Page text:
Deadline-Hollywood reports that Raimi felt he could not possibly meet the constraints of the film reaching its new release date and stepped down from the directors chair. Instead of replacing him and continuing with the franchise’s continuity, the powers that be decided to reboot the franchise with a teenage Peter Parker donning the webs once again.

In my opinion, this takes a “can’t miss” franchise and quite possibly fatally derails it. The studios seemed to underestimate Raimi’s skill as a director. He was able to fill the story with great emotional depth all the while filming the action with his unique visual style. The studio concerns about he choosing old-school Spidey villains as the film’s antagonist need not look towards the last film. Sandman, a villain that predated the Green Goblin in the comics and arrived only one issue after Doctor Octopus, was much more well defined than Venom and came off much better. I’m sure a lot of this was Raimi’s doing.

And Raimi was building an epic story with the franchise. The characters were growing from film to film, which was part of the reason why the franchise was so successful. Now, instead of looking forward to what might happen to the characters we came to know over the last eight years, we have to start over from scratch. Essentially, instead of giving us a known commodity , it has to resell the property to us all over again.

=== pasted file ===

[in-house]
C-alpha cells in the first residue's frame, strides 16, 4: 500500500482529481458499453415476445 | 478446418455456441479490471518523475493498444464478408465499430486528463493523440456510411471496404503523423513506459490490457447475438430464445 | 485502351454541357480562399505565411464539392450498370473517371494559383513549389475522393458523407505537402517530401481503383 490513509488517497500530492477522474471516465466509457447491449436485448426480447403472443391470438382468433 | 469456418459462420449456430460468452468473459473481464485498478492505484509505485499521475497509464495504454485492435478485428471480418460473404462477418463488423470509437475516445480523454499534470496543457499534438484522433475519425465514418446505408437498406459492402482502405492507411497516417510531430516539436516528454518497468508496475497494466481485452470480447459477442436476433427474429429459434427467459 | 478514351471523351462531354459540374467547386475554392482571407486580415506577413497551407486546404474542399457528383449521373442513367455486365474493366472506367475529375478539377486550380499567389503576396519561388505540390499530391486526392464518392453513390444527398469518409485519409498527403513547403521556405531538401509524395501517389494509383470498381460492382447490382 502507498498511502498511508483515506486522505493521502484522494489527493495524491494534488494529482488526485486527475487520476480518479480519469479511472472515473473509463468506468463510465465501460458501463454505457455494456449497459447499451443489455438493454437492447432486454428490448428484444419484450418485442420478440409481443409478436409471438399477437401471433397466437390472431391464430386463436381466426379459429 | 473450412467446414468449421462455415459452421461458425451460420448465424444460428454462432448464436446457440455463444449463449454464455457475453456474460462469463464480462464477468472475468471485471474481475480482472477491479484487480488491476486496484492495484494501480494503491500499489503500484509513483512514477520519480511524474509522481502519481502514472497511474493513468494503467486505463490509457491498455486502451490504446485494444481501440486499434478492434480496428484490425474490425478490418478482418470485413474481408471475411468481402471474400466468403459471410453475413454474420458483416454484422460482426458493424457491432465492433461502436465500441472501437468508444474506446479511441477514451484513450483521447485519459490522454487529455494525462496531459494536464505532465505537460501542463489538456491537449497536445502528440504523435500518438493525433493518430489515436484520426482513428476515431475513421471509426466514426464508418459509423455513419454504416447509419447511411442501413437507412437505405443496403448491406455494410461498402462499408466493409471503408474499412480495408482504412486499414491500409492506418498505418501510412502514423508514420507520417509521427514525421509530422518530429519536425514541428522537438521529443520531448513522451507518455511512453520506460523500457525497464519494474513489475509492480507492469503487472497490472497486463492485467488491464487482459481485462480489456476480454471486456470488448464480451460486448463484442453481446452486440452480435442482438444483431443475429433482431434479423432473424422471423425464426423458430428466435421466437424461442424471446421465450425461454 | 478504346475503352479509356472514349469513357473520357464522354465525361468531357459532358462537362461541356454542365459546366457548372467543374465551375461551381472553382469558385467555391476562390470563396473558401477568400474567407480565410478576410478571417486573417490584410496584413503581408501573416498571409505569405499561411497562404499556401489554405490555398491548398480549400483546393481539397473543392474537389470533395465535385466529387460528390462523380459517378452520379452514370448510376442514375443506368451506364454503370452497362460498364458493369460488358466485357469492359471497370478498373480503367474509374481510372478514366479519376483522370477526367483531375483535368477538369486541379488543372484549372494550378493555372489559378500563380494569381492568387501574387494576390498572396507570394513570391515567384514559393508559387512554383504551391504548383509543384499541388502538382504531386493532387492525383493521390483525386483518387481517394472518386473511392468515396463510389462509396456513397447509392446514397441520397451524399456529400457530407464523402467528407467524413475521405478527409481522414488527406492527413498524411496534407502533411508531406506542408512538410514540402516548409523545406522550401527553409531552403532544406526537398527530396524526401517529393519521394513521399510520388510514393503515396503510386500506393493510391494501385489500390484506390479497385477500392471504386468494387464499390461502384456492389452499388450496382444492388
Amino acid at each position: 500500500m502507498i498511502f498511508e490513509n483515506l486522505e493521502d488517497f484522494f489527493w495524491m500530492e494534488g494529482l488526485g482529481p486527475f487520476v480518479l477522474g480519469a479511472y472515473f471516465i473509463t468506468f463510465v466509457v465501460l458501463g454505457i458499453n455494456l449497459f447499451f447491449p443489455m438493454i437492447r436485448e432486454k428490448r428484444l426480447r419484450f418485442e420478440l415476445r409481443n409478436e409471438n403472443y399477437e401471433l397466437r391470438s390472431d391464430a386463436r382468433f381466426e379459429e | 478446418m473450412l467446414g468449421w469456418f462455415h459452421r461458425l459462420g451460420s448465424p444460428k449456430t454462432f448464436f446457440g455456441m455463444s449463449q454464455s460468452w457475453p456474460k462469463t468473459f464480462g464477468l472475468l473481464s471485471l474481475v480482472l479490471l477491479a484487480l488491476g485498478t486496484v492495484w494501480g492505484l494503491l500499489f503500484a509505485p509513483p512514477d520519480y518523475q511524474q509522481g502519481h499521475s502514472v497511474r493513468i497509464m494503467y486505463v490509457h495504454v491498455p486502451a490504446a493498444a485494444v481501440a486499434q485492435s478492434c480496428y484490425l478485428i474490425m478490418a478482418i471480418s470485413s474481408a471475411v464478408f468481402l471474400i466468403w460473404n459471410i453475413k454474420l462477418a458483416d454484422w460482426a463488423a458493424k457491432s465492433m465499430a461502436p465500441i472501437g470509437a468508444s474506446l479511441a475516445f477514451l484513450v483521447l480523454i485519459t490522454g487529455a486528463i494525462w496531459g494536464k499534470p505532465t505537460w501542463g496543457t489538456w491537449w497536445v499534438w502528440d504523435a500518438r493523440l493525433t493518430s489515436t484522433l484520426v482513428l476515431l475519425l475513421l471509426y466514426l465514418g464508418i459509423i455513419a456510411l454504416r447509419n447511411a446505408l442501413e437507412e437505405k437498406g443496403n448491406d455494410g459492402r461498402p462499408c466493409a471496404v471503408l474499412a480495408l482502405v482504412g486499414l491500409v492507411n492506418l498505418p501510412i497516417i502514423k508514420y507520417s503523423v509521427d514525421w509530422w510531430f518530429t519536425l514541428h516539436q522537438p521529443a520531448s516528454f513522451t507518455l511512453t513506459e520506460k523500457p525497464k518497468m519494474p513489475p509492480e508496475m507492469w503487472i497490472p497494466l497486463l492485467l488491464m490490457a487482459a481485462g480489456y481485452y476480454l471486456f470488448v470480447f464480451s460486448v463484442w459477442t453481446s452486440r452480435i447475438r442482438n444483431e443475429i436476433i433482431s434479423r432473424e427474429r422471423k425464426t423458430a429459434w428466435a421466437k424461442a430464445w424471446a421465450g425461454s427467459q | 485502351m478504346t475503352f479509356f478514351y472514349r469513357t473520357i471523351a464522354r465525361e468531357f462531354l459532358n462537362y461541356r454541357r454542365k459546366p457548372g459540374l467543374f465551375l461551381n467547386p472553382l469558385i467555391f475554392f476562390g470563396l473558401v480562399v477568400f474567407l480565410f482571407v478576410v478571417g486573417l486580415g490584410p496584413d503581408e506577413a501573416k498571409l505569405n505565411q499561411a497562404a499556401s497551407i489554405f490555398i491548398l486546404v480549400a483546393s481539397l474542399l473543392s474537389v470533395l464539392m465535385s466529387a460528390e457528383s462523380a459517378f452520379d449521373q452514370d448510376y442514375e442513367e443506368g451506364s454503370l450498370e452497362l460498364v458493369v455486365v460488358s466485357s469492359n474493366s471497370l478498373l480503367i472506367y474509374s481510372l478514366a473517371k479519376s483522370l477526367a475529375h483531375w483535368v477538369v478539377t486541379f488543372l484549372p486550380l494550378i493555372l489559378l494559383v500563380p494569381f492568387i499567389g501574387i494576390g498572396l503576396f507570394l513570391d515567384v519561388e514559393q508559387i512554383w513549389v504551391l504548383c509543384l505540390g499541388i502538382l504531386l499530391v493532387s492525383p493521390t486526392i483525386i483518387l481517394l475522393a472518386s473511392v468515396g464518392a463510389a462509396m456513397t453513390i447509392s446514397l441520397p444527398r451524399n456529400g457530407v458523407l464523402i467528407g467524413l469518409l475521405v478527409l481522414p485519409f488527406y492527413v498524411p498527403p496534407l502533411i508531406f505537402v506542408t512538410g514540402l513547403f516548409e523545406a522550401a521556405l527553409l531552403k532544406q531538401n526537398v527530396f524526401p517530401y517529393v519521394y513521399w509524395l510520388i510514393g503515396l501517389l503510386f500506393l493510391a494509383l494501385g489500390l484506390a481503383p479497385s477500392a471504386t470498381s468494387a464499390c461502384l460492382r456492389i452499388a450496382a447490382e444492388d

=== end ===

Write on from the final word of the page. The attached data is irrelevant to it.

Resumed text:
And, quite frankly, any director short of Steven Spielberg or James Cameron as a replacement would be a disappointment at this stage. Raimi is one of those rarities in the modern film director–an artist with a distinctive visual style and a respect for the craft of filmmaking. Replacing him at the helm with a McG or Brett Ratner would be a disaster of epic proportions.

My greatest fear about all this change is that Sony believes that the fans of the first three movies will naturally follow along onto the reboot, and that they really don’t have to dedicate all that much effort to making the new batch of films good. That would not only be damaging to the franchise , but also to the fate of comic book movies in general.

Avatar für Bill Gatevackes
About Bill Gatevackes 2037 Articles
William is cursed with the shared love of comic books and of films. Luckily, this is a great time for him to be alive. His writing has been featured on Broken, and in Comics Foundry magazine.
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Rich Drees
January 13, 2010 8:05 am

The more I think about it, the more obvious it is that Sony just wanted to be rid of Raimi and company. Why else would they be so adamant about sticking to their planned May 2011 release date in their negotiations with him and then suddenly push back a year the minute Raimi was out the door? By bringing in a whole new cast and crew, Sony’s salary costs will be much cheaper than the new deals they probably negotiated with Eaimi, Maguire and Dunst. (Of course, if any of them had pay or play deals, Sony is still out… Read more »